British Medical Association (BMA) leadership hiked their salary almost double. Doctors and politicians have condemned the hikes in the salaries of seven key BMA representatives as scandalous and unjustified
The British Medical Association (BMA), the doctors’ union, has granted seven key office-bearers pay rises of up to 137% and doubling its leader’s salary to £172,000 at a time when most medics are suffering pay restraint, the Guardian reported.
Doctors, mainly working with the NHS, contribute £443 to BMA as annual membership fee. The cash strapped NHS is struggling to balance the books and the doctors are in limbo over their salaries.
Dr Mark Porter, who as the BMA’s chair of council is its UK leader and main spokesman, has seen his income go from £88,320 last year to £171,692 – a rise of 94%. The chair of the BMA in Scotland, Dr Peter Bennie, has seen his salary go up 137%, from £32,205 to £76,431, while his counterpart in Wales, Dr Philip Banfield, has also received an increase of 99%, from £31,500 to £62,631. The income of the Northern Ireland chair, Dr John Woods, rose from £30,150 to £62,631 – up 108%.
The payments are embarrassing for the BMA, which in March criticised the coalition’s decision to deny doctors pay increases as “an insult” that “devalued and demoralised” NHS medics, the Guardian reported.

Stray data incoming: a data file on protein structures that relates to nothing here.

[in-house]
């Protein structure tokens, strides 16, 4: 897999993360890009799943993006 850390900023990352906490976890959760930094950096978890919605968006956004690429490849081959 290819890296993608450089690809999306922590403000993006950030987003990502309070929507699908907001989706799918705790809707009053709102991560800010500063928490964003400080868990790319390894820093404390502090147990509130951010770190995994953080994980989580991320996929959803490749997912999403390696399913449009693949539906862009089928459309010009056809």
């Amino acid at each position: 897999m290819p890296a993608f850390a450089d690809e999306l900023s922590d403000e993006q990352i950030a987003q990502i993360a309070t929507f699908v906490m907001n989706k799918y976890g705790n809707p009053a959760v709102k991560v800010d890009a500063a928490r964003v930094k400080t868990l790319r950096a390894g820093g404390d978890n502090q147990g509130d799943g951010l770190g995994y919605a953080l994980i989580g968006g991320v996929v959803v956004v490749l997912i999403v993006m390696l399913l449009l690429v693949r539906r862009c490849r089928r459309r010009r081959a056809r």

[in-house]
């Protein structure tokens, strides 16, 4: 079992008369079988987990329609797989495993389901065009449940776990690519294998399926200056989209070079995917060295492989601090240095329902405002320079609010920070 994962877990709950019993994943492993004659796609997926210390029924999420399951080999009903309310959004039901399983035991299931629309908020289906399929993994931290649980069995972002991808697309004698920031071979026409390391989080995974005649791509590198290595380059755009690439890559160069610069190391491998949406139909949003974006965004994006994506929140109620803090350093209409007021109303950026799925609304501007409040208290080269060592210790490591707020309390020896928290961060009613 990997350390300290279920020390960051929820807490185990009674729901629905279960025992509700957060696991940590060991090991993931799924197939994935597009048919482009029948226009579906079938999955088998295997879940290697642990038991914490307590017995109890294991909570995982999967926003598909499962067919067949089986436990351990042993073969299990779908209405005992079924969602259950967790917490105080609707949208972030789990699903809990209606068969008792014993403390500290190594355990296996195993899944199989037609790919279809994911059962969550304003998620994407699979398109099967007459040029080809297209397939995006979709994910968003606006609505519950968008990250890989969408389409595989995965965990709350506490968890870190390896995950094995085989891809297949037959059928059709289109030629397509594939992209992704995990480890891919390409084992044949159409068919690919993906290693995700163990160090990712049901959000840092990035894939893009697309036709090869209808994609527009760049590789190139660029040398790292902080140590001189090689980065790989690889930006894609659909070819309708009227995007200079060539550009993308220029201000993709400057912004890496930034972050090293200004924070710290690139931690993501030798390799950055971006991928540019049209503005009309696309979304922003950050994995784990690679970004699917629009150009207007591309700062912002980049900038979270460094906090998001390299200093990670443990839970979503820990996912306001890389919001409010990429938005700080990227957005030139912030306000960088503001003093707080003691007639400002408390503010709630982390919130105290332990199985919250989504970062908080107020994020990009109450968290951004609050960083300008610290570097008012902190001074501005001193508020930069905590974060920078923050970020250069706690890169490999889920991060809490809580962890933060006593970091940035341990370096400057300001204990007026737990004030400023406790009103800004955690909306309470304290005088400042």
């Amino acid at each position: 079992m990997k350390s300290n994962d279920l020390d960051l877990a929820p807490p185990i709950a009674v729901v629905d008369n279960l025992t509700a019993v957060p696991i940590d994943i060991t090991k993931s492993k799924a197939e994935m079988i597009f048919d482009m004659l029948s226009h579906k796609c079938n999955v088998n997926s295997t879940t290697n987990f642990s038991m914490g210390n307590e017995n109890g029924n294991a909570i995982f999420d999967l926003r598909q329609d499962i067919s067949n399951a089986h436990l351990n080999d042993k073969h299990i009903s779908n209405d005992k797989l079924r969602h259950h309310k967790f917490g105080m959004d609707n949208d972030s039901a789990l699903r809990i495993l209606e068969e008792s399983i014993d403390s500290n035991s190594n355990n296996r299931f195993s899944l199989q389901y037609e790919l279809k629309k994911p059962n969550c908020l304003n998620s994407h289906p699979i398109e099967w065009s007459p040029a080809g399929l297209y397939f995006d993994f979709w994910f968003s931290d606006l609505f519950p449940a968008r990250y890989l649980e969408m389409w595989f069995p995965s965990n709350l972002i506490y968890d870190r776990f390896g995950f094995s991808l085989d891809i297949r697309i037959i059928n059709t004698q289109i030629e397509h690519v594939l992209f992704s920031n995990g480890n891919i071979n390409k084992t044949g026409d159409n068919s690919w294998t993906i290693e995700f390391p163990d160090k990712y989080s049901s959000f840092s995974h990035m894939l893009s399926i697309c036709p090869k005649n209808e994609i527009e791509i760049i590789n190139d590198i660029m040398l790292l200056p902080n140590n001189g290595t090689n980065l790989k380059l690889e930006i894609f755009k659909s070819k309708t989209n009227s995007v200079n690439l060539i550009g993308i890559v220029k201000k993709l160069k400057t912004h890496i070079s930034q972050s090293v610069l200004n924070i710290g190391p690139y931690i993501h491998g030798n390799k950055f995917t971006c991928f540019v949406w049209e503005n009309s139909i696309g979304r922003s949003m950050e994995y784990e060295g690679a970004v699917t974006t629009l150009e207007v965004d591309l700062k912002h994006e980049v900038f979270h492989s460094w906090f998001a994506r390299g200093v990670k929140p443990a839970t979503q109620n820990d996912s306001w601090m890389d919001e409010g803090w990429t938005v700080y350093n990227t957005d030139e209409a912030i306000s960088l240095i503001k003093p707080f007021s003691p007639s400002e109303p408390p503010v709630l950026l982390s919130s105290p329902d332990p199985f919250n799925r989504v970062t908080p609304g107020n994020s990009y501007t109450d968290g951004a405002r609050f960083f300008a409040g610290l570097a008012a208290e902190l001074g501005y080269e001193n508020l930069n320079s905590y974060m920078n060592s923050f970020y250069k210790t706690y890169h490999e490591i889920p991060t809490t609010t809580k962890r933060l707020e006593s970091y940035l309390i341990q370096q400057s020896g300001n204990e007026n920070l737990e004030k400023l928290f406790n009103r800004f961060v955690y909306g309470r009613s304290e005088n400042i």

A confidential internal BMA briefing paper outlining the changes states that three other BMA “chief officers” – its treasurer, chair of its representative body and president – also received pay rises of 21%, 28% and 7% respectively, taking their salaries up to £83,077, £68,077 and £25,000. It also states that the union’s deputy chair is to start receiving £20,000, but not his original salary.
Doctors and politicians have condemned the hikes in the salaries of seven key British Medical Association (BMA) representatives as scandalous and unjustified.
The rises were only narrowly approved, by a 15-11 vote, by members of the BMA’s ruling council after strong arguments were raised against it. Although the vote took place in November, the union had not announced or acknowledged the rises, or told its membership about them, until the Guardian asked for further details, even though they came into force on 1 January.